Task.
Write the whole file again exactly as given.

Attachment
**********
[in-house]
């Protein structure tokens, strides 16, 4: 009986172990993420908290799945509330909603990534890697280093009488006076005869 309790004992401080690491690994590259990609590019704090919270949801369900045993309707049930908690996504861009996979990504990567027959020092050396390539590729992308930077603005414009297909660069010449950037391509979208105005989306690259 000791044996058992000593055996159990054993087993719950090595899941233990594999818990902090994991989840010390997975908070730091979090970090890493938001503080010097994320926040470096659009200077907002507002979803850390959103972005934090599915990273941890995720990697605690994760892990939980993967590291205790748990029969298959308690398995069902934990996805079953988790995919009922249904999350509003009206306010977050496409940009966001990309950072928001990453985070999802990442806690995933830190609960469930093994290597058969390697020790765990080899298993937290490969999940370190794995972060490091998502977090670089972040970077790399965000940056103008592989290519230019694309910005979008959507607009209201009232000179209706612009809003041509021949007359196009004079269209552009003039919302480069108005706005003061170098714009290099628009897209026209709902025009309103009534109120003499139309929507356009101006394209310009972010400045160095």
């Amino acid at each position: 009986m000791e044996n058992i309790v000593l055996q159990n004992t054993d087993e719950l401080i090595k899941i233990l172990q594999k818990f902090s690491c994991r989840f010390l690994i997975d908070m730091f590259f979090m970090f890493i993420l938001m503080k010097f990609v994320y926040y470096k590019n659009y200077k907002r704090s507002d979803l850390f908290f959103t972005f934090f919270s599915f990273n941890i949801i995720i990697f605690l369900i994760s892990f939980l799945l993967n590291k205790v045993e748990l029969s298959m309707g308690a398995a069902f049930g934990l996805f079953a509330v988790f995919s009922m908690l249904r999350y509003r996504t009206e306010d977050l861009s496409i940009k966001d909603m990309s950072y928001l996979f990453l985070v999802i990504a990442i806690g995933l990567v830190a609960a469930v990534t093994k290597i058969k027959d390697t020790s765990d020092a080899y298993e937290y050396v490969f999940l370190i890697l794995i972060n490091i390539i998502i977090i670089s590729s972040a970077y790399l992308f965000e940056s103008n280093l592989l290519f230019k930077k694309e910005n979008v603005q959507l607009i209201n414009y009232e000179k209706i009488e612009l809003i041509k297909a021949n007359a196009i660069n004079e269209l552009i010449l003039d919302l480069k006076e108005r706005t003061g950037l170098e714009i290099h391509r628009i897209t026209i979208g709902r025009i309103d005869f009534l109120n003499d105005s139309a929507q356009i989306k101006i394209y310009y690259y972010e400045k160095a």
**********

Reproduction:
[in-house]
């Protein structure tokens, strides 16, 4: 009986172990993420908290799945509330909603990534890697280093009488006076005869 309790004992401080690491690994590259990609590019704090919270949801369900045993309707049930908690996504861009996979990504990567027959020092050396390539590729992308930077603005414009297909660069010449950037391509979208105005989306690259 000791044996058992000593055996159990054993087993719950090595899941233990594999818990902090994991989840010390997975908070730091979090970090890493938001503080010097994320926040470096659009200077907002507002979803850390959103972005934090599915990273941890995720990697605690994760892990939980993967590291205790748990029969298959308690398995069902934990996805079953988790995919009922249904999350509003009206306010977050496409940009966001990309950072928001990453985070999802990442806690995933830190609960469930093994290597058969390697020790765990080899298993937290490969999940370190794995972060490091998502977090670089972040970077790399965000940056103008592989290519230019694309910005979008959507607009209201009232000179209706612009809003041509021949007359196009004079269209552009003039919302480069108005706005003061170098714009290099628009897209026209709902025009309103009534109120003499139309929507356009101006394209310009972010400045160095």
């Amino acid at each position: 009986m000791e044996n058992i309790v000593l055996q159990n004992t054993d087993e719950l401080i090595k899941i233990l172990q594999k818990f902090s690491c994991r989840f010390l690994i997975d908070m730091f590259f979090m970090f890493i993420l938001m503080k010097f990609v994320y926040y470096k590019n659009y200077k907002r704090s507002d979803l850390f908290f959103t972005f934090f919270s599915f990273n941890i949801i995720i990697f605690l369900i994760s892990f939980l799945l993967n590291k205790v045993e748990l029969s298959m309707g308690a398995a069902f049930g934990l996805f079953a509330v988790f995919s009922m908690l249904r999350y509003r996504t009206e306010d977050l861009s496409i940009k966001d909603m990309s950072y928001l996979f990453l985070v999802i990504a990442i806690g995933l990567v830190a609960a469930v990534t093994k290597i058969k027959d390697t020790s765990d020092a080899y298993e937290y050396v490969f999940l370190i890697l794995i972060n490091i390539i998502i977090i670089s590729s972040a970077y790399l992308f965000e940056s103008n280093l592989l290519f230019k930077k694309e910005n979008v603005q959507l607009i209201n414009y009232e000179k209706i009488e612009l809003i041509k297909a021949n007359a196009i660069n004079e269209l552009i010449l003039d919302l480069k006076e108005r706005t003061g950037l170098e714009i290099h391509r628009i897209t026209i979208g709902r025009i309103d005869f009534l109120n003499d105005s139309a929507q356009i989306k101006i394209y310009y690259y972010e400045k160095a």